Reverse Micelles Enable Strong Electrostatic Interactions Between Colloidal Particles in Nonpolar Solvents

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Charge Stabilization in Nonpolar Solvents

M.F. Hsu, E. R. Dufresne, and D. A. Weitz

Langmuir 21 (2005) 4881-4887

wiki entry by Emily Russell, Fall 2010

The article can be found here.

Note: the citation on Eric Dufresne's page on the wiki is for the earlier arXiv version of this paper; this wiki entry is on the final version published in Langmuir. A brief glance shows the version to be similar, although the Langmuir paper has more content.

Overview and Comments

This paper discusses the crucial role of surfactants in allowing charge effects to be introduced into nonpolar solvents. The small dielectric constant of a nonpolar solvent means that it takes a good deal of energy to separate ions, so that salts would not be expected to dissociate and charge effects would be predicted to be negligible. Added surfactants, however, form reverse micelles, the cores of which can become charged; this allows colloidal particles to also obtain a charge. Because screening lengths in the low-dielectric solvents can be quite long compared to those in water, once a charge is stabilized, the effects can be significant. The authors point out that these charge interactions in nonpolar solvents have wide applications in electrophoretic inks (such as the Amazon Kindle uses).

Experimental Methods

Figure 1. Charge stabilization of a nonpolar suspension: (a) optical micrographs of PMMA particles in pure dodecane and (b) with 12 mM AOT. Field of view: 135 × 108 μm^2.

The experiments in this paper were performed on sterically stabilized colloidal PMMA particles, of radius 780 nm, in dodecane. Aerosol-OT (AOT) was added in varying quantities as the surfactant. Significant care was taken to minimize the introduction of water into the system; preparations were performed in a dry glovebox.

The primary experiments were imaging and analysis of quasi-two-dimensional systems; the suspension was loaded into a thin, wedge-shaped sample cell, and bright-field images were taken in a region of the wedge where the colloidal particles were confined to move mainly in-plane. Particle location using the standard Crocker and Grier algorithms allowed calculation of the radial distribution function g(r); this was then inverted, using some slightly clever algorithms, to obtain the pair potential u(r). Experiments were done at several concentrations of the surfactant.


Figure 2. (a) Pair-correlation function, g(r), at 50 mM AOT, h = 9 +/- 1 μm, diamonds. Simulated hard-sphere g(r) at the same number density, solid line. Simulated g(r) using the potential extracted from data using the Orstein-Zernike equation, dashed line. (b) Interaction potential, u(r), extracted from the above g(r) using the Orstein-Zernike equation, diamonds. A screened Coulomb fit to the data is plotted as a dashed line. For comparison, a hard-sphere potential is plotted as a solid line.

In pure dodecane, without surfactant, the particles aggregated; upon addition of AOT above the critical micellar concentration (CMC), the particles dispersed, indicating a long-range (non-steric) repulsive potential (Fig. 1 and 2). This potential was well described by a screened Coulomb potential, as predicted by the DLVO theory for charged colloids in solution. The charge on the particles was found to be roughly independent of surfactant concentration (so long as the concentration was above the CMC), around 300 electron charges. The screening length of the potential decreased with increasing AOT concentration (Fig. 3); screening lengths measured from the g(r) compared well with those calculated from DLVO theory using independent conductivity measurements. The origin of the screening is the presence of charged surfactant micelles in the solution, which act as counterions. Because of the low dielectric constant, screening lengths of greater than one micron were seen, much greater than those usually seen in aqueous solutions.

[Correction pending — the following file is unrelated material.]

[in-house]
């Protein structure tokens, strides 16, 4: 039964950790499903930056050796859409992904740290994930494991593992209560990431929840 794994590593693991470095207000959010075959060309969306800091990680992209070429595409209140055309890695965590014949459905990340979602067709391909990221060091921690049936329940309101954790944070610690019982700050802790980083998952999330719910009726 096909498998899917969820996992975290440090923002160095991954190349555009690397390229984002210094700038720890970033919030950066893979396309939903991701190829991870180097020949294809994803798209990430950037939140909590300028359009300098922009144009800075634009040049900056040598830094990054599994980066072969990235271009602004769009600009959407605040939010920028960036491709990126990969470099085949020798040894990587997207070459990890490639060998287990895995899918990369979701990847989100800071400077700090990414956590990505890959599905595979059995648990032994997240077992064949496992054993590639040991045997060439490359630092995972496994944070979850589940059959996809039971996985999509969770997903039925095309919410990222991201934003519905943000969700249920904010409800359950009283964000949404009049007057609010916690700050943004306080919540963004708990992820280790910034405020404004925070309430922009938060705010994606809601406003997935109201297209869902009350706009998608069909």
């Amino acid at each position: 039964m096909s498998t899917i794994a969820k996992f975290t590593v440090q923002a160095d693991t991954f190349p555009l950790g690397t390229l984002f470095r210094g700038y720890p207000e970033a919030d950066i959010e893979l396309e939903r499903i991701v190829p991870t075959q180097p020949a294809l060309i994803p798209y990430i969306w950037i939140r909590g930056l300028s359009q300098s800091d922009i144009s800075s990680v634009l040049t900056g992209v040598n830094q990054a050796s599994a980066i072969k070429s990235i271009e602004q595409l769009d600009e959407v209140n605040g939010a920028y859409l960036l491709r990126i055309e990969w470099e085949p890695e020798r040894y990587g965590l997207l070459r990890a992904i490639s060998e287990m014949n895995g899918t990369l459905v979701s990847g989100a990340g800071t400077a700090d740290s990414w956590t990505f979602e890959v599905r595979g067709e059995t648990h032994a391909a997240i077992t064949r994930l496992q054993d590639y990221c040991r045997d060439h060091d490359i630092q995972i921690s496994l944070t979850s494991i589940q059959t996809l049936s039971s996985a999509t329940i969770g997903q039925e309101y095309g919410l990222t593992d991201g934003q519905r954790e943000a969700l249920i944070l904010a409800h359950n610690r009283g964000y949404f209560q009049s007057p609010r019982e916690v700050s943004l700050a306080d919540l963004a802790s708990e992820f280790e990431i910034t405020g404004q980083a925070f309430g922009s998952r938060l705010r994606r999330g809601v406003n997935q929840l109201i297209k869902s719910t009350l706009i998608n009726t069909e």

Figure 3. Inverse screening lengths as inferred from conductivity, κEK (solid circles), and interparticle potentials, κEQ (open symbols). Inset: the ratio κEQ/κEK for each concentration of AOT, with a solid line at κEQ/κEK = 1 for comparison.

The authors presented a thermodynamic argument for the formation of pairs of charged micelles, supporting the observation that the ratio of ionic to total micelles remained roughly constant at 1.2 x <math>10^{-5}</math>. This implied a cost of ionization of about 12kT; a much less energetically favorable ionization than the dissociation of salts in aqueous solution, but still a low enough energy barrier that sufficient ionic micelles are created to stabilize charge effects. The authors also discuss the energetics of charging the colloidal particles themselves, by neutralizing a charged micelle or ionizing a micelle to become oppositely charged. They make the important point that not only the energetics, but the entropic contribution of the charges distributed on the particle surface is significant.


This paper draws nice parallels between charged particles in aqueous and in nonpolar solutions, with salt ions in aqueous solutions replaced by charged micelles in nonpolar solutions. The authors present a clear model for how charge effects can be extremely important in nonpolar solvents, although this seems at first counterintuitive. The combination of good experimental results and simple but effective thermodynamic models and arguments makes for a good read.